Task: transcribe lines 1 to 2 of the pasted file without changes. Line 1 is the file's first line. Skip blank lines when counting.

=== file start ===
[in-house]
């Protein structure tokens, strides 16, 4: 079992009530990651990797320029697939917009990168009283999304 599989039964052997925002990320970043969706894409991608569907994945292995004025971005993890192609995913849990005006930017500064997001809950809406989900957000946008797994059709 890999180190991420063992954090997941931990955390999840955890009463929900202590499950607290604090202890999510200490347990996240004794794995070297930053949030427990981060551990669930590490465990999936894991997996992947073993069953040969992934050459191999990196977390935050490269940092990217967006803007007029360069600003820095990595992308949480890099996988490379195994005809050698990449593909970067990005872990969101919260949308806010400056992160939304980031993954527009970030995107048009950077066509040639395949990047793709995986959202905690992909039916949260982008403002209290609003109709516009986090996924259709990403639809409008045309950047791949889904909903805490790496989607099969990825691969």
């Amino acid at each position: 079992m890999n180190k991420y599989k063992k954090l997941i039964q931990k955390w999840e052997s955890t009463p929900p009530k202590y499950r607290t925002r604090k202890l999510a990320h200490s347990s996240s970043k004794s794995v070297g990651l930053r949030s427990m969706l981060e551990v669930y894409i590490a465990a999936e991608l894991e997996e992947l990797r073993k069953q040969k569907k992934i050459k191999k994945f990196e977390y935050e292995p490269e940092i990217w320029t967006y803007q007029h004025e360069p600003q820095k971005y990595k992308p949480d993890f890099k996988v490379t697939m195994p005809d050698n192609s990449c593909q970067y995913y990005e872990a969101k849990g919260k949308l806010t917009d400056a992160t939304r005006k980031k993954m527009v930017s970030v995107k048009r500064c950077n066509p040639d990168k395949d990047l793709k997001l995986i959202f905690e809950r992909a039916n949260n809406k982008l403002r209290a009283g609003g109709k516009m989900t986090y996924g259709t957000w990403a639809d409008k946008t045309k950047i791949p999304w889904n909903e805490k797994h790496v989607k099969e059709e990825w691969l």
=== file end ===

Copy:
[in-house]
């Protein structure tokens, strides 16, 4: 079992009530990651990797320029697939917009990168009283999304 599989039964052997925002990320970043969706894409991608569907994945292995004025971005993890192609995913849990005006930017500064997001809950809406989900957000946008797994059709 890999180190991420063992954090997941931990955390999840955890009463929900202590499950607290604090202890999510200490347990996240004794794995070297930053949030427990981060551990669930590490465990999936894991997996992947073993069953040969992934050459191999990196977390935050490269940092990217967006803007007029360069600003820095990595992308949480890099996988490379195994005809050698990449593909970067990005872990969101919260949308806010400056992160939304980031993954527009970030995107048009950077066509040639395949990047793709995986959202905690992909039916949260982008403002209290609003109709516009986090996924259709990403639809409008045309950047791949889904909903805490790496989607099969990825691969």